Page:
Rescued ducklings

May 14, 2022 • 9:02 am

There were ten, and one unhatched egg that we’re keeping an eye on (if it hatches, I’ll get it to rehab as well). All hatchlings were in good condition, and the mother was NOT happy at me removing them all from the nest (they’re all in good condition). But it makes me ineffably sad that I had to do this; the alternative was to risk the lives of mother and ducklings by putting them in a pond with four hyperaggressive males who would have driven the mother away within minutes.

Still, I’m up in the lab stifling sobs, distraught that the mother was so upset at me purloining her ducklings and that the babies are motherless . But please don’t tell me I should have done something else, as made a decision that I thought was the best one to keep everyone alive. The mother will survive, and the babies will get superb care at Willowbrook.

17 thoughts on “Rescued ducklings

  1. I’m so sorry for you right now. How impossible that decision was! Of course you did the right thing. Is it possible to think of it as a one time stresser for the mother and the ducklings vs. stress after stress for her and the ducklings if they’d been constantly attacked. Stress is really really hard on mothers and infants, and I am guessing the alternative situation would have been terrible for everyone.

    Also, those ducklings are beautiful and look great, and you’re the exact right person to have stepped in and helped because of the empathy you have for them and the mother. I don’t think anyone else would have been as sensitive or as sensible.

    I hope they continue to be healthy and thrive and that you feel better.

  2. No choice!
    We have a less stressful situation. Robins have once again nested on a wreath by our front door, and now the two chicks are starting to kick each other out of the nest. I think they are a bit too young to fledge, though. So I put a net under it to catch any falling chicks, and I need to re-nest a chick about every day while the mother and other local robins are very upset. Fortunately, I have not been pecked. It shouldn’t be long now. Then the wreath will go.

  3. Thank you for rescuing the ducklings. You clearly did the right thing, though it may have been hard. The aggressive males would undoubtedly have pecked the ducklings to death, which could have been an extended, very painful process. The mother duck has no idea that her babies would have had virtually no chance at life had you not rescued them. You are fortunate to have such a wonderful rehab center nearby that will give them the best care possible.

  4. Sad, but I trust your judgement that this was the best course of action. Can anything be done about the aggressive drakes before the next batch of ducklings hatch?

    1. Also can anything be done to stop mother ducks nesting in enclosed patios? I hope the same duck doesn’t nest there again. Dorothy had 2 broods in one year.

      1. I have told my duck contact in the dorms that if he sees a hen start building a nest on the patio, to destroy it (that is not against the law–not until an egg is laid). This will discourage nesting on the patio.

  5. The ducklings are beautiful. Thank you for a job well done on protecting these adorable creatures.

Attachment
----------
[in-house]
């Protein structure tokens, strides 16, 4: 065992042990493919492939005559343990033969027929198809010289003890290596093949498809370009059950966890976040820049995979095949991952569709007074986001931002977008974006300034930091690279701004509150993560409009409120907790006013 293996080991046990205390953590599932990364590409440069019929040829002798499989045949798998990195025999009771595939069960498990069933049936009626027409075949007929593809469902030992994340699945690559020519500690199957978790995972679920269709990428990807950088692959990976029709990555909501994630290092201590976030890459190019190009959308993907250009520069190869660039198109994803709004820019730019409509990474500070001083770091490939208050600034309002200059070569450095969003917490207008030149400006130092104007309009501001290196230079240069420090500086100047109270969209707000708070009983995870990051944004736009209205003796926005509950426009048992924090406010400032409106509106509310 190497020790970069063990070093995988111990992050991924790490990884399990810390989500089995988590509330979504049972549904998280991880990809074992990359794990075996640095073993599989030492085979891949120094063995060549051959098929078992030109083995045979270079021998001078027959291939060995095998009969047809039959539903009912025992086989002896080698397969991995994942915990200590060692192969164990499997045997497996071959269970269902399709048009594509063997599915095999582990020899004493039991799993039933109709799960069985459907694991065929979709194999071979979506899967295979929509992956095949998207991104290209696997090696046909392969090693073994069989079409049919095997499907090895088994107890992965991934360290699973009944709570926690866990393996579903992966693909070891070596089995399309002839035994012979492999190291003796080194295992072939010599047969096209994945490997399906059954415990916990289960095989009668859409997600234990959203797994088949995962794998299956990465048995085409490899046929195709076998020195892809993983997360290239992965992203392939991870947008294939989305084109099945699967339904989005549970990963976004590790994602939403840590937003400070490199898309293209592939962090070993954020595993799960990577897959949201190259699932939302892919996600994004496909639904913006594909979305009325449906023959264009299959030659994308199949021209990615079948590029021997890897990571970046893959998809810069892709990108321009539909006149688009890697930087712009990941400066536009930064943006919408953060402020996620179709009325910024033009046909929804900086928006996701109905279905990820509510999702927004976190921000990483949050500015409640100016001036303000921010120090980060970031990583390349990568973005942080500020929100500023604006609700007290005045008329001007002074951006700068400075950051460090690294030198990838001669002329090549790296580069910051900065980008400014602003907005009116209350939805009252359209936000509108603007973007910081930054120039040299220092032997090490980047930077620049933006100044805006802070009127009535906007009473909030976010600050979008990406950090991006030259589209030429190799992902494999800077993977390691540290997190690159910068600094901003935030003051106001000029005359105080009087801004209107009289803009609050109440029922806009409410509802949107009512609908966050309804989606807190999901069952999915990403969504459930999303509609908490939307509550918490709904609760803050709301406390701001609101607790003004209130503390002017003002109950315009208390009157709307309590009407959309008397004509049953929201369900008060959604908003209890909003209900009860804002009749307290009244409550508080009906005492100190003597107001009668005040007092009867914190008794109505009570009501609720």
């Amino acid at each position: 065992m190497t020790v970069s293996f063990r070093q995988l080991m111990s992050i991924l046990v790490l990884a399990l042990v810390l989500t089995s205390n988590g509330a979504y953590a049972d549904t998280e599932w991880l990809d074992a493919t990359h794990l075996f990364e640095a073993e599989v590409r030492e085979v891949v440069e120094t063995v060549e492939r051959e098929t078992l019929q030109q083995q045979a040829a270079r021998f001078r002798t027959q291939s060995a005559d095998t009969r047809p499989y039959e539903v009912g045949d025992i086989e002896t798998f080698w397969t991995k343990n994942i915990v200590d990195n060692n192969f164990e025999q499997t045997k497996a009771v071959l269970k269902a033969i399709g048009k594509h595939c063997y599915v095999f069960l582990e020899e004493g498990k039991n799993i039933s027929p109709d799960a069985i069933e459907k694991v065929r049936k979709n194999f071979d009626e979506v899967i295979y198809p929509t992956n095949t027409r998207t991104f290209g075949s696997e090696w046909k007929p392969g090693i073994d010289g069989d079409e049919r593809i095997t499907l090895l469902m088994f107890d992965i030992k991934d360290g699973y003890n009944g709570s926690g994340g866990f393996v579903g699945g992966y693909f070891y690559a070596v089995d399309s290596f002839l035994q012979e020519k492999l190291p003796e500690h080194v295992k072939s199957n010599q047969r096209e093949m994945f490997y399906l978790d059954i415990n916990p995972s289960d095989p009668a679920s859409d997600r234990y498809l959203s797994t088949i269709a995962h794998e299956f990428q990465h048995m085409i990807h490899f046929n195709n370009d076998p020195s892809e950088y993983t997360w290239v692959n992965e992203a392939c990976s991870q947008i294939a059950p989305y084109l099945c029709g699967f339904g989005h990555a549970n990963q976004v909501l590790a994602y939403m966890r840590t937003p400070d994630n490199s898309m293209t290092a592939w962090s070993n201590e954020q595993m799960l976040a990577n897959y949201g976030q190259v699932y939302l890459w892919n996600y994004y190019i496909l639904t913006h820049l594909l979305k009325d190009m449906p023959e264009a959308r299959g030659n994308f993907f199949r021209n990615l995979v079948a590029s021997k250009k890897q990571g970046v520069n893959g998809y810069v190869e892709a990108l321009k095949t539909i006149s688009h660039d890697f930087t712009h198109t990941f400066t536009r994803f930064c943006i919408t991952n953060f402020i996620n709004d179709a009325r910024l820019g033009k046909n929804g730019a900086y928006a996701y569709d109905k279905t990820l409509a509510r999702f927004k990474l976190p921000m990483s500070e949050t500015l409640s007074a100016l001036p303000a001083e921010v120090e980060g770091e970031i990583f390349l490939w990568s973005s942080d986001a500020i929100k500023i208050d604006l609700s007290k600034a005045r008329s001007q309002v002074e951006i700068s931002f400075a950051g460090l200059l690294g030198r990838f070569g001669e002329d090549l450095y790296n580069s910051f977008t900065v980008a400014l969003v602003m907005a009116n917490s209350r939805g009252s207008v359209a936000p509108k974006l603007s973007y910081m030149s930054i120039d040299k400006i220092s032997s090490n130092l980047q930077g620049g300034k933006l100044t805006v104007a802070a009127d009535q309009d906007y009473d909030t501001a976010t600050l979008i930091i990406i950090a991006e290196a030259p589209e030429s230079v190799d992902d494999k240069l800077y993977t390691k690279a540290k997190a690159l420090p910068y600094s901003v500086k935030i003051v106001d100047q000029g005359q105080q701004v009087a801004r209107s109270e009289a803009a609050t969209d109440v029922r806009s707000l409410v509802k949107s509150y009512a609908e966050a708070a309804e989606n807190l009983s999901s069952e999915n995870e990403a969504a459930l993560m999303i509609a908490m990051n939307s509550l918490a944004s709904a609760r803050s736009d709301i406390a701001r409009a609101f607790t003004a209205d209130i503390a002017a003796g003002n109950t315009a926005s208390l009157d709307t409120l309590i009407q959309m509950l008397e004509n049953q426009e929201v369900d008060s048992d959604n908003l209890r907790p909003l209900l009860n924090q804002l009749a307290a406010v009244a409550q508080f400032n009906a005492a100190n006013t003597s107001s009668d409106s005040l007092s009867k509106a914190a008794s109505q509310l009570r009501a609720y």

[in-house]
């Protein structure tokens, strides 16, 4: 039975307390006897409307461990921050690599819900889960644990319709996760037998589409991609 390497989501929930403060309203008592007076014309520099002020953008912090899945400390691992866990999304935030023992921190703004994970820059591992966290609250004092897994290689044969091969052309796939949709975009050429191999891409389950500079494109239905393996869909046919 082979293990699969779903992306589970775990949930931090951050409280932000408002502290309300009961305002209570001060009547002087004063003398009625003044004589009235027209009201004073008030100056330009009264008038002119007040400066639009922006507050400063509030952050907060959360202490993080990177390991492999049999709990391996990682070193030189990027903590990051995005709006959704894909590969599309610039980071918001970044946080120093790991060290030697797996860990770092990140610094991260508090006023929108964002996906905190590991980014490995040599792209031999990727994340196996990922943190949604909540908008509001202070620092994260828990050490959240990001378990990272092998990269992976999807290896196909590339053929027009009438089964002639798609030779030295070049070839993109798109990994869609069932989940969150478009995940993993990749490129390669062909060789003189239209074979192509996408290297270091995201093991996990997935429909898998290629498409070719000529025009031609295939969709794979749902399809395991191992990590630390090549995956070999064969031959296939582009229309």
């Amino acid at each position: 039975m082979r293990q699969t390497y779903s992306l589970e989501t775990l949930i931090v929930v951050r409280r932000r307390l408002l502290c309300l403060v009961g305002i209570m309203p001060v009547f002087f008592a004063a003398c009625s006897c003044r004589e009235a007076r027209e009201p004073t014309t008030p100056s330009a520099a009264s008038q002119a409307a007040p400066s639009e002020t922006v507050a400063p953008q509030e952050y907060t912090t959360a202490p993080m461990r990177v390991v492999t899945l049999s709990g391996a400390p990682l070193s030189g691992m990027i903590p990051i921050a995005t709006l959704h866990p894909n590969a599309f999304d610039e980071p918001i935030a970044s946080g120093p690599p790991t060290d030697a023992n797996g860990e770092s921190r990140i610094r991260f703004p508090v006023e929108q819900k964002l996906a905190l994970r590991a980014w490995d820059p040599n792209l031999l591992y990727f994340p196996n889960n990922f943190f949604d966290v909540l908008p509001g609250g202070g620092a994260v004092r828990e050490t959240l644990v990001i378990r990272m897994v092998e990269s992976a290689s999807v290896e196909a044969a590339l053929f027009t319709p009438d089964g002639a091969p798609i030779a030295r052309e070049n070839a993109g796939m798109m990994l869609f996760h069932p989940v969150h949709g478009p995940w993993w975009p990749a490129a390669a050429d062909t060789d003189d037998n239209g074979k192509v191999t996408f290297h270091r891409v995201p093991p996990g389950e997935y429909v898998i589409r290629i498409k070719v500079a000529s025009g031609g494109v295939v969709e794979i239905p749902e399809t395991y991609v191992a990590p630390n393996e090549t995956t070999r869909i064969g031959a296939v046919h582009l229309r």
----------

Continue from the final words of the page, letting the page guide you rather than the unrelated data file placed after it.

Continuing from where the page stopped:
6. Good work – glad to see some happy babies there – I think mom is tough – is going to make people earn her respect – nothing easy to do or say here! Glad someone is on the job!

  7. “There were ten, and one unhatched egg that we’re keeping an eye on …”

    That would make a dandy opening line in a work of fiction.

    I’d keep reading that story.

  8. You’re experienced with this by now; drakes can’t change their nature and you know what they’ll do. You have also had too many hectic times saving ducklings from the pond, keeping them warm overnight, getting gashed and parasites to boot! Not only will these ducklings live, but this was much easier for you, the hen and her ducklings; though the mother’s distress would be unbearable.

  9. Good of you to have saved those ducklings, and -for all clarity about my subsequent questions- you should not have acted differently.
    I have some questions though. How sure are we those drakes would have killed them? Are they not all possible fathers? Do drakes routinely kill ducklings? (I’m far from thinking they do or don’t, I simply don’t know). Is there evolutionary sense in killing ducklings you may have fathered?

    1. As JC has an experienced a team duck volunteers, advisors and rehab folks, has been doing this for many years, and has even unhesitatingly jumped into the pond to rescue one poor duckling under attack, I’d say his knowledge and assessment of ducks in peril, is… to quote Crocodile Dundee, “better than average.”

  10. The father, as far as we know, lives on top of an adjacent dorm. All the drakes in the pond routinely attack all hens, so no hen has even dared to go into pond in weeks. Yes, they kill ducklings, but I was more worried about them driving off the mother, which was a certainty. There’s no chance one of the drakes at the pond was the father, and there are often five of them anyway. Remember, it can be advantageoous to kill offspring: lions entering a pride do it routinely so they can father their own cubs.
    I used my judgment based on observation about whether the drakes would attack mom (and babies), as they’ve attacked every hen in the pond. Your questions, particularly the first, are distressing to me. I did my best.

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